- Tesla boosters watch their story being tested by a barrage of negative news about the company.
- This distracts from what Tesla actually achieved.
- The company does not have to take over the world to be successful.
Gene Munster, a former technology analyst, now a venture capitalist, thinks Tesla will take over the world.
But after a recall last week, along with some other negative news, Munster admits his patience is being tested.
"[D] o do we still believe in history?" he asks in a research post on the Loup Ventures website. "The answer is yes, our support is based on the belief that the company is capable of making a dramatic change in the automotive industry (computers on wheels), innovating both in electric vehicles and in autonomy and creating a new paradigm of manufacturing efficiency. "
That's wrong, of course. Tesla is no longer uniquely positioned as Waymo and Jaguar, who announced a self-driving vehicle partnership last week, or General Motors, which has sold thousands of all-electric Chevy Bolts, a car under $ 40,000 that the automaker rolled out in 2016, more than a year before the Tesla Model 3.
Tesla is part of a transportation ecosystem that has a tremendous amount of experimentation and investment. And by and large, Tesla is a small player. Yes, it attracts exaggerated buzz because of CEO Elon Musk's fame. But this is a carmaker that took 15 years to break the production barrier of 100,000 cars a year.
Tesla is also an automaker, seeing fans as both disturbing and competitive, which is wrong. A company that sells 100,000 vehicles a year at an average price of $ 100,000 does not bother. Rather, it complements the mix of luxury vehicles on the market.
Also Tesla is attacked by competitors. In fact, unlike what Musk often says about traditional companies that want to kill Tesla, the rest of the auto industry is happy to see Tesla taking all risks with electric vehicles and admiring the emergence of a bold new brand.
Inventing a story that does not correspond to reality
Tesla enthusiasts such as Münster, however, find themselves in a strange position again. Profitability is a measure of success in the highly capital-intensive automotive industry. But Tesla has never really made money. Growth in the auto business is driven by sales, but with the exception of China, revenue growth is limited in most markets. But Munster believes that Tesla could sell 11 million cars a year in the US alone, a market share of 65% in a market where the largest company, GM, now has less than 20%.
As a result, Tesla boosters have invented a story that involves a radical redesign of mobility and our relationship with cars. This goes far beyond Tesla and markets a propulsion technology that has been around for over a century. I even bet that it is strangely wrong to call it a "story". In extreme cases it is a fantasy.
A lucrative fantasy, as it turns out. Even with Tesla's stock weakness last month, close to 30%, if you had bought after the IPO in 2010, you would still be sitting on a near 900% return. For eight years, Tesla has been a great way to look to the future.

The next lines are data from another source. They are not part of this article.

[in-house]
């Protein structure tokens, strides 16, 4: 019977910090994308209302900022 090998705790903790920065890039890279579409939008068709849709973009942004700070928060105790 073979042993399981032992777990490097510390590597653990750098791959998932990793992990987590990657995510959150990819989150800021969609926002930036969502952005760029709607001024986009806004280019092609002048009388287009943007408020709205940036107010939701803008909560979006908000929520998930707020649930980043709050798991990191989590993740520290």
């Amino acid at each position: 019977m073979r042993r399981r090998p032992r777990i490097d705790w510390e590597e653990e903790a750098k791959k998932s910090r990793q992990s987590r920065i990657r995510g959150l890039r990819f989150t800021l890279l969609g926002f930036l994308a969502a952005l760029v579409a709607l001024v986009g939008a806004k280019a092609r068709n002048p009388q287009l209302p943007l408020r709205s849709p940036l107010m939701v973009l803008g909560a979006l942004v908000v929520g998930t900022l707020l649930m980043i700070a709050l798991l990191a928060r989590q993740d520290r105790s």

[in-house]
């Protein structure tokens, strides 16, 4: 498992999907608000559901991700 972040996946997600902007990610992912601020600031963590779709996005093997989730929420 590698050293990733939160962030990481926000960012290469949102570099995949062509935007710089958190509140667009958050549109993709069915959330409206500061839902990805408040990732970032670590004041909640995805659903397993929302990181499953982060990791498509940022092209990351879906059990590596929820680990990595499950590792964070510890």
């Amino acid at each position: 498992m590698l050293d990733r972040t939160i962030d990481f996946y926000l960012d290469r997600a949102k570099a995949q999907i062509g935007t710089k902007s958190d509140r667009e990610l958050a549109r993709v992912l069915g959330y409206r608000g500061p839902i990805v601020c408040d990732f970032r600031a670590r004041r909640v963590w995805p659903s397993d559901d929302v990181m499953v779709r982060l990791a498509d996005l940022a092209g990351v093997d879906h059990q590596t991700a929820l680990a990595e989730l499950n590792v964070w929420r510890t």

It's worth knowing when a fantasy or a story collides with reality and becomes something else. From the perspective of Tesla, the cars are not the whole story: since the end of 2016, when Tesla SolarCity took over, the company was a holding company with an integrated vision for sustainable energy. Electric cars are only part of this strategy.
But right now Tesla is still mostly a car company because that's where the money is spent and spent. And that aspect of the narrative is the one that comes under tremendous pressure.
An Information Vacuum for Investors
Why? Quite simply: investors have nothing else to do. It's easy to say how Toyota and GM are doing. Take a look at how much money they earn, how much capital they have invested, how many assets they have and how much cash they have raised to survive a decline in sales.
Tesla will not even tell investors how many vehicles it sells each month – we have to wait until the end of the quarter to get those numbers – and the earnings reports every three months are simply opportunities to gauge how much money the company has has lost and receives updates about ambitious production targets that are not reached.
The cars are cool, Musk is an exciting personality, and Tesla has ridden a story that's very much about Silicon Valley and its values, rather than the more daunting, performance-based narrative that has spurred Detroit for decades. But ultimately, the Tesla Investment story starves to meaningful action points. So Munster can have a little bit of a crisis of confidence over something as trivial as a power-steering recall – a defect that a big car maker could cope with in a month and carry on.
Actually, that's the only thing unique about Tesla. If the company exceeds the expectations of a few thousand sales, the markets go crazy. Accidents can cause the stock to spin. The basics are not very good objectively. Recently, everyone wants to talk about the financial situation of the company, which is technically not far from bankruptcy (although bankruptcy is unlikely for the time being).
There are now many wonderful stories from Tesla that have nothing to do with computers on wheels or how seductive the company is. The Model 3 was a fight, but the Model S and Model X luxury business is actually pretty solid. Tesla is far from what Waymo does with self-propelled technology, but its autopilot technology is the best cruise control you can buy with the Cadillac Super Cruise System.
It hurts to see through the good Tesla story of the need to turn this nonsensical, global fantasy into more and more skeptical investors. Tesla has been a great story for a decade and a half. It can stay that way without taking over the world.